The New Palgrave Dictionary of Economics

2018 Edition
| Editors: Macmillan Publishers Ltd

Buckle, Henry Thomas (1821–1862)

  • F. Y. Edgeworth
Reference work entry
DOI: https://doi.org/10.1057/978-1-349-95189-5_55

Abstract

Buckle led a student’s recluse life, devoted to the great historic work which he left unfinished on his death in his 41st year (1862). In the introduction to this work, the principle that human actions obey laws verifiable by statistics, was, as Mill says (Logic, bk. vi, chapter xi, § 1), ‘most clearly and triumphantly brought out’ by Buckle. Mill does not however agree in the opinion ‘that the moral qualities of mankind are little capable of being improved,’ and conduce little [to] the progress of society (ibid., § 2). Dr. Venn has protested more strongly against Buckle’s fatalistic interpretation of statistics (Logic of Chance, 2nd edn, pp. 235–241). An erroneous impression of the futility of human effort is conveyed by such statements as ‘suicide is merely a product of the general condition of society, and the individual felon only carries into effect what is a necessary consequence of preceding circumstances’ (Venn, Logic of Chance, chapter xviii, § 14; Buckle, History of Civilisation, vol. i, chapter i). The same disposition to underrate the force of human will appears in Buckle’s theories as to the influence of physical conditions on wages and population: ‘There is a strong and constant tendency in hot countries for wages to be low, in cold countries for them to be high. The evil condition of Ireland was the natural result of cheap and abundant food’ (History of Civilisation, chapter ii). He here maintains that ‘potato philosophy of wages’, which Walker stigmatized (Political Economy, bk. v, chapter iii). Buckle’s economical reflections are indeed not always sound, but they bear the impress of originality, enhanced by copious learning and recondite references. His account of the discoveries made by political economists is masterly (chapter iv). The remarks on the leading economists, in particular Adam Smith and Hume, are instructive, even when disputable. The description of Adam Smith’s method as deductive, is a half-truth characteristic of Buckle.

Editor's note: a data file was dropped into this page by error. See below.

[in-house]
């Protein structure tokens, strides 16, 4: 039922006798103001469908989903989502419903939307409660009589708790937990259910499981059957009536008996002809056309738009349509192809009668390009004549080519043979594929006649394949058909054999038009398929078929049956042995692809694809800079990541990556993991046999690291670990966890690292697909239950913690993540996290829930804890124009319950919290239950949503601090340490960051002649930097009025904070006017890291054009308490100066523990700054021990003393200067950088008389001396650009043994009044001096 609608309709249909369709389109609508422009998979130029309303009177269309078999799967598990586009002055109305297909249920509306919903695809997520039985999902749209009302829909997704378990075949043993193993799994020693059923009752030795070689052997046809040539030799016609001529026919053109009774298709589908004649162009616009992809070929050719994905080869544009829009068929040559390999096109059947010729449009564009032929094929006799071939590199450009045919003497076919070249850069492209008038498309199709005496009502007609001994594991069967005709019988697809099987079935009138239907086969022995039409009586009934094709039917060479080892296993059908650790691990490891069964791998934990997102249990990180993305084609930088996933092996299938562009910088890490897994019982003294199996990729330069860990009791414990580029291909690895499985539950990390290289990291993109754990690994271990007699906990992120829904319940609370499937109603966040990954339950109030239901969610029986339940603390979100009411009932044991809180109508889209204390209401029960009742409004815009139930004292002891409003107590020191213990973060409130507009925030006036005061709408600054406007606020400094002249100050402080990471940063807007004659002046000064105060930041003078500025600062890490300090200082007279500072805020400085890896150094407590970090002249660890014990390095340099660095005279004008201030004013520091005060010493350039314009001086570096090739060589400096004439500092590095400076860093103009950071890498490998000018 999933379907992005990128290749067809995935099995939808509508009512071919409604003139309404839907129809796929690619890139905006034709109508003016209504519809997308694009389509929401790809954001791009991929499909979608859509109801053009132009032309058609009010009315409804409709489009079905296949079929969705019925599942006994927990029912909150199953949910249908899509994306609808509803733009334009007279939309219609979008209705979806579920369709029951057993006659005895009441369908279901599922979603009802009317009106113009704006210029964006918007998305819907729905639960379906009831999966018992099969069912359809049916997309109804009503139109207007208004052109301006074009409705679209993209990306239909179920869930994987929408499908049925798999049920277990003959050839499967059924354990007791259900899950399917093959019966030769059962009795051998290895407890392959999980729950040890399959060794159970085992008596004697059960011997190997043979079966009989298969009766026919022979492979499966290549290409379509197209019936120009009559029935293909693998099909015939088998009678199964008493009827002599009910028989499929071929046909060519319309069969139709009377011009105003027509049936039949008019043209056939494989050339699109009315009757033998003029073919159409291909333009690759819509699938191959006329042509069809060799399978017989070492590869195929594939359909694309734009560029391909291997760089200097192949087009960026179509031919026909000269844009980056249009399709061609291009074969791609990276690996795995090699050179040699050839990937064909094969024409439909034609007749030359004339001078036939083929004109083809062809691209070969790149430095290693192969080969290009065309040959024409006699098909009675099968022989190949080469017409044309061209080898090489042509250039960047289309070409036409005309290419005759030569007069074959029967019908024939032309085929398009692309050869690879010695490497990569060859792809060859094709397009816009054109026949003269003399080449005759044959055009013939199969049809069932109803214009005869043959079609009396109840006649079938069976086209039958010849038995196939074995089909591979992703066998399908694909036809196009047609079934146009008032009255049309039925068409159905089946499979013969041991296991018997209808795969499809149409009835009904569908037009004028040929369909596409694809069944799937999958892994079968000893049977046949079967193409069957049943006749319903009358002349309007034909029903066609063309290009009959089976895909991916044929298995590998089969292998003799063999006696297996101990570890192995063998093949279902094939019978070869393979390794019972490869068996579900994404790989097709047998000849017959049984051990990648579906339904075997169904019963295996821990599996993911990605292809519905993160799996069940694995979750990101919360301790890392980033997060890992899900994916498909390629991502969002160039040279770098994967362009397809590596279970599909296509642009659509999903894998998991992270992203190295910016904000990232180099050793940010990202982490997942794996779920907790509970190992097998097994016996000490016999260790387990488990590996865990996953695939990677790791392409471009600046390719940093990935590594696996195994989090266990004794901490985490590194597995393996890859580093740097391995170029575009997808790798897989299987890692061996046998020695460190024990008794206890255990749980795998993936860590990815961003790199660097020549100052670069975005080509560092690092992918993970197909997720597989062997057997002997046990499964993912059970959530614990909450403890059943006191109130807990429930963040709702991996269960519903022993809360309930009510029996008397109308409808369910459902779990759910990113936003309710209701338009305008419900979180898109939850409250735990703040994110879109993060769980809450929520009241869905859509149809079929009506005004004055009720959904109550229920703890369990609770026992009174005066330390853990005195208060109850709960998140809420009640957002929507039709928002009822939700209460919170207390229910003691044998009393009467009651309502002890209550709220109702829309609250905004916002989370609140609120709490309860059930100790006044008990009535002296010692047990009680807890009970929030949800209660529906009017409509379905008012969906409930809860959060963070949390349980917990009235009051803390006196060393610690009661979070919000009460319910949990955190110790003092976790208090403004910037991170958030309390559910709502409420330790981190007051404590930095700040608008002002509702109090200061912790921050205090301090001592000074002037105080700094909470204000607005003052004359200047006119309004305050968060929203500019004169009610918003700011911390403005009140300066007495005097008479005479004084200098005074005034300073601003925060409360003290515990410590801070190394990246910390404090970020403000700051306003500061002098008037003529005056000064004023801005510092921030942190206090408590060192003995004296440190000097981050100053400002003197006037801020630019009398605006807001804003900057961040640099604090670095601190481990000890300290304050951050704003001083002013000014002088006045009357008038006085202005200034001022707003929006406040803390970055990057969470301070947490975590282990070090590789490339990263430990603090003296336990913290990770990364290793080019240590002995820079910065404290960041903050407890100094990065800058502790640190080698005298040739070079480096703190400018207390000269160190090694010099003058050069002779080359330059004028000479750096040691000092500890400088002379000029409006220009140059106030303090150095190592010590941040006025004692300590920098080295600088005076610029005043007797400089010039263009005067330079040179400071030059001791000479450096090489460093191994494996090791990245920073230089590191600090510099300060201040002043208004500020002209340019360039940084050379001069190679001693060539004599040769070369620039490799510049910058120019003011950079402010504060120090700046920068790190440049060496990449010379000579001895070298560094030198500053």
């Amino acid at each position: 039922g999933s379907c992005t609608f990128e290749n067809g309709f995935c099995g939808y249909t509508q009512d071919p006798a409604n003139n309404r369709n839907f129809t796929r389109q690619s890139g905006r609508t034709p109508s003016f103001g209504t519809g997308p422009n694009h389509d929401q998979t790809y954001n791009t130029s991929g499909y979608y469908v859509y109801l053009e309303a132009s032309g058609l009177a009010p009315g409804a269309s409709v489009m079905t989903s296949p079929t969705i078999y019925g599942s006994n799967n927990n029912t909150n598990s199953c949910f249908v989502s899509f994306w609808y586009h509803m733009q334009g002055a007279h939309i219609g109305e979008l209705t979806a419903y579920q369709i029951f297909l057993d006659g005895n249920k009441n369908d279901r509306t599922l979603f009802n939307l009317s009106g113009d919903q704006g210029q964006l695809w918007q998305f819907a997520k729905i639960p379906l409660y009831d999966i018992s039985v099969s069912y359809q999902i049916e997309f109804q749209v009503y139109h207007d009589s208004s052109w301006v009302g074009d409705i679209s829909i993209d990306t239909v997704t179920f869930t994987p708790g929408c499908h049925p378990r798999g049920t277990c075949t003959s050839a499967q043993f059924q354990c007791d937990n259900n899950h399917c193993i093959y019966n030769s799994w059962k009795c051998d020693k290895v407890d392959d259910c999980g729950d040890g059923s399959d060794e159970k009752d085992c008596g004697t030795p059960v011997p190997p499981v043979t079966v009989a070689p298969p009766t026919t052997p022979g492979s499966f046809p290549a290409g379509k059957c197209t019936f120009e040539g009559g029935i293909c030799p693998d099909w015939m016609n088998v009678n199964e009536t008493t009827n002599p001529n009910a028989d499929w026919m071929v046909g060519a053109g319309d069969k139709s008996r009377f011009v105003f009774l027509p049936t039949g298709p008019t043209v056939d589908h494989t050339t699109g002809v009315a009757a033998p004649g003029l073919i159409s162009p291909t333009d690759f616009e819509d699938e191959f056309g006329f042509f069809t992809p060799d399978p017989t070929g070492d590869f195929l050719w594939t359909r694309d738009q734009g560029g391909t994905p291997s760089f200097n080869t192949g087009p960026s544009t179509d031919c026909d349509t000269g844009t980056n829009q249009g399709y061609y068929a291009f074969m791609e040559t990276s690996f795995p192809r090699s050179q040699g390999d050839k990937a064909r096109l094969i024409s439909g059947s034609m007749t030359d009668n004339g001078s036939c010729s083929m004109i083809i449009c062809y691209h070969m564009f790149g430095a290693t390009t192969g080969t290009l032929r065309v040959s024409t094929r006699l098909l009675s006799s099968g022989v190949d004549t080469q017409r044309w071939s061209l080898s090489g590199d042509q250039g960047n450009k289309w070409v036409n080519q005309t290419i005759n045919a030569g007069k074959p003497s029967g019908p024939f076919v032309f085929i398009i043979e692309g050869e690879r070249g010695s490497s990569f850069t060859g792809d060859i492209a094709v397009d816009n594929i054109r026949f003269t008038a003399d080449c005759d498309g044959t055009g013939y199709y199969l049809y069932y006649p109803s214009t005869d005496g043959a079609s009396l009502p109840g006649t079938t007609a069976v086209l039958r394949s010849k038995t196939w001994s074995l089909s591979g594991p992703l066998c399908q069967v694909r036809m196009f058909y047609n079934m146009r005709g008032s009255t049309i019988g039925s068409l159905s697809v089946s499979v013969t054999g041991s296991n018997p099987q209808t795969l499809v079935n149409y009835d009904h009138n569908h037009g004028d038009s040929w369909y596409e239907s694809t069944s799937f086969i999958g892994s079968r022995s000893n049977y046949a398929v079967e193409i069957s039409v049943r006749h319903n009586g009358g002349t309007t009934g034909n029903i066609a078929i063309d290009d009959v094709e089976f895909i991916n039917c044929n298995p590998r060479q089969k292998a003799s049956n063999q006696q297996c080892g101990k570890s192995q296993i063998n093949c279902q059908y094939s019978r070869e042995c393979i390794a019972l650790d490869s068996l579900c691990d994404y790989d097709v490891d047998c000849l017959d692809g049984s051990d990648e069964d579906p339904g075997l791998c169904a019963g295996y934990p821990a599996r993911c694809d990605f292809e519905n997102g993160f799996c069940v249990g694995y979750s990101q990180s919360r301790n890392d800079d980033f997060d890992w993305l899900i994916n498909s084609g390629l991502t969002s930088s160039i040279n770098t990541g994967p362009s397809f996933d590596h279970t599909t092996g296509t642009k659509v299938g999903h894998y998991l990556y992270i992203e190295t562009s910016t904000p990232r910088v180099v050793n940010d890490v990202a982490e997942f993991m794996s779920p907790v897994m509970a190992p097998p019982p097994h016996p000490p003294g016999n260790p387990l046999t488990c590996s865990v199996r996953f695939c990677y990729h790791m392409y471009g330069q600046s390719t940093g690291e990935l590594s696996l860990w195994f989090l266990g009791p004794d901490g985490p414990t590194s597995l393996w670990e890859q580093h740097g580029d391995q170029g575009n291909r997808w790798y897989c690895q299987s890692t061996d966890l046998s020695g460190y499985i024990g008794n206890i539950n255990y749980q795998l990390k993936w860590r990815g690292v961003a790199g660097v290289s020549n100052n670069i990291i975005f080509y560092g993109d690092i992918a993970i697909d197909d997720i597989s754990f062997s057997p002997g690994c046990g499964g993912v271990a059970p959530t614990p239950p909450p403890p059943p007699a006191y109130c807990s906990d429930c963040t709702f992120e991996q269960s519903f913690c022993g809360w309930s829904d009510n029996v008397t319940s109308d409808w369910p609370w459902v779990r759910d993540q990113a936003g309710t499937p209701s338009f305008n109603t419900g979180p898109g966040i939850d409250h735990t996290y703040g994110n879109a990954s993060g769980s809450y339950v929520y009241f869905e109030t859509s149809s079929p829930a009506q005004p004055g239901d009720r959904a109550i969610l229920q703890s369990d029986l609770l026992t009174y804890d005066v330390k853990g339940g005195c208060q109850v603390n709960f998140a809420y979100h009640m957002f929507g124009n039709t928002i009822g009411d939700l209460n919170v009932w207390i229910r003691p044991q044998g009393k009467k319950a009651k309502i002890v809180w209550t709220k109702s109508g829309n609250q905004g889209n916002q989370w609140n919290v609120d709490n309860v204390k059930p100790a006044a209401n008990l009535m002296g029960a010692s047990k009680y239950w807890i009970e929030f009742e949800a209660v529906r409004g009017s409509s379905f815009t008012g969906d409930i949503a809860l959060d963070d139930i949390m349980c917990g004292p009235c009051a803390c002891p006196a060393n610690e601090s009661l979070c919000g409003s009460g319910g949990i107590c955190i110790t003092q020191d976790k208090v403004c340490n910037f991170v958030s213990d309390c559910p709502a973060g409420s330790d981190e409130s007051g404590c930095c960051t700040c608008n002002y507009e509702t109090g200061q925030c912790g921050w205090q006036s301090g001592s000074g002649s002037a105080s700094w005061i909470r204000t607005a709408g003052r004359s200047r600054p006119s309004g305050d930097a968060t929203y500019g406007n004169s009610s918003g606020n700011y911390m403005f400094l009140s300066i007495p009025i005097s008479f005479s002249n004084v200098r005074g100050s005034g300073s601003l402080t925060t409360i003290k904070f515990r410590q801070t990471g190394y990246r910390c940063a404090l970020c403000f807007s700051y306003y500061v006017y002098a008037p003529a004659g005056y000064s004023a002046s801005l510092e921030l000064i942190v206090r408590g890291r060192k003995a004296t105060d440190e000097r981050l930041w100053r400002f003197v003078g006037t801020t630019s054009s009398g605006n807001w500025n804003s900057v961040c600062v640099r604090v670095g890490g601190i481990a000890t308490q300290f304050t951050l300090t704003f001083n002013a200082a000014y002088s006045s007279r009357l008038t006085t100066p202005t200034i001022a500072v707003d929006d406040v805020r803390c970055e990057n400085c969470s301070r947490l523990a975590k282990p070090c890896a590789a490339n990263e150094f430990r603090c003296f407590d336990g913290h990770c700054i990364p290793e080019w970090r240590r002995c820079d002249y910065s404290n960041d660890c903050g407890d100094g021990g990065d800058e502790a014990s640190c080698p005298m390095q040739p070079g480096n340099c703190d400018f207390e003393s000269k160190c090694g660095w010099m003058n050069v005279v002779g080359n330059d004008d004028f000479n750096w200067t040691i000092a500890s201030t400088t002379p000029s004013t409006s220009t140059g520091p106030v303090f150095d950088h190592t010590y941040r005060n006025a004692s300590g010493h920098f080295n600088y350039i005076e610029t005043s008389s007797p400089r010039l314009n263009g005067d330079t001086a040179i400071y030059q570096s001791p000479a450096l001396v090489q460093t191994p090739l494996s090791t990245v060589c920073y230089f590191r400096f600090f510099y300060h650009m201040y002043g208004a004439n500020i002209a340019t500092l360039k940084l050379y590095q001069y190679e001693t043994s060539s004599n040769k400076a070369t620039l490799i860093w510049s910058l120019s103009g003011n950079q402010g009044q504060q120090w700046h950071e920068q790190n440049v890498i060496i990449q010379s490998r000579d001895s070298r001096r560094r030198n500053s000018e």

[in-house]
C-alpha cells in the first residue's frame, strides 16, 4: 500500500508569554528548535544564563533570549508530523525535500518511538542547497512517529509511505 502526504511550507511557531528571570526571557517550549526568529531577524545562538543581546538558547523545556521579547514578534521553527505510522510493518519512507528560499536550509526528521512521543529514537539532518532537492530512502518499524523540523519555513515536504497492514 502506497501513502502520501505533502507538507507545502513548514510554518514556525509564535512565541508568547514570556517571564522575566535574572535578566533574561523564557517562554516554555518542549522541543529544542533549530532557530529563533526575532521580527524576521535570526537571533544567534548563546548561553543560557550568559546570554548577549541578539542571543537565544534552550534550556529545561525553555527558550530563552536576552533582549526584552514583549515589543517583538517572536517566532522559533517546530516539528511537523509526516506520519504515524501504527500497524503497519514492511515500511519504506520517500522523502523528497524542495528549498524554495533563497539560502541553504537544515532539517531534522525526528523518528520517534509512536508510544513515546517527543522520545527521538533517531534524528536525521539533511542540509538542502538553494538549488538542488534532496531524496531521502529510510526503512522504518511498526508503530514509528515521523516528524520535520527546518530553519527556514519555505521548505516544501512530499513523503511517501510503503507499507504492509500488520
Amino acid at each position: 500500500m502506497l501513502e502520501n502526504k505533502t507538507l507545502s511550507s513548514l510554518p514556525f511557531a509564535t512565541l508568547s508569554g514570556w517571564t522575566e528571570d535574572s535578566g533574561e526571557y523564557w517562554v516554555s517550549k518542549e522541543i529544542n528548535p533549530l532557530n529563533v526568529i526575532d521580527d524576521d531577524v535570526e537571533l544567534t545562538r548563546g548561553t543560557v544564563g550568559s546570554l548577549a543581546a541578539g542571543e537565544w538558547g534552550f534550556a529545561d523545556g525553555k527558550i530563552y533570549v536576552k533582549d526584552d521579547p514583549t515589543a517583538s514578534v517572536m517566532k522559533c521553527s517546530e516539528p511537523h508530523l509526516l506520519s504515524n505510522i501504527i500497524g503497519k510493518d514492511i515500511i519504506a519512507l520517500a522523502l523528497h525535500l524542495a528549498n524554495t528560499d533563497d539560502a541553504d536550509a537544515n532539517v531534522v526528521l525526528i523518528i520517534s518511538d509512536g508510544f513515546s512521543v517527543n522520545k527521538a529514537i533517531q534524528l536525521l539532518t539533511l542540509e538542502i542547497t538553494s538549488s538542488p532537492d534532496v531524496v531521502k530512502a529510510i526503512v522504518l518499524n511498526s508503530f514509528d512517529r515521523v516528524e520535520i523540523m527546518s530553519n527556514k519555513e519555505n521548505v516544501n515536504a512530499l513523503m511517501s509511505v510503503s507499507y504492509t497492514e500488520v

This is a preview of subscription content, log in to check access

References

  1. Huth, A.H. 1880. The life and writings of Henry Thomas Buckle. London.Google Scholar
  2. Mill, J.S. 1843. A system of logic. London.Google Scholar
  3. Stuart-Glennie, J.S. 1875. Pilgrim memories, or travel and discussion in the birth-countries of Christianity with the late Henry Thomas Buckle. London.Google Scholar
  4. Venn, J. 1866. The logic of chance. London.Google Scholar
  5. Venn, J. 1881. Symbolic logic. London.Google Scholar
  6. Venn, J. 1889. The principles of empirical or inductive logic. London.Google Scholar
  7. Walker, F.A. 1883. Political economy. New York/London.Google Scholar

Copyright information

© Macmillan Publishers Ltd. 2018

Authors and Affiliations

  • F. Y. Edgeworth
    • 1
  1. 1.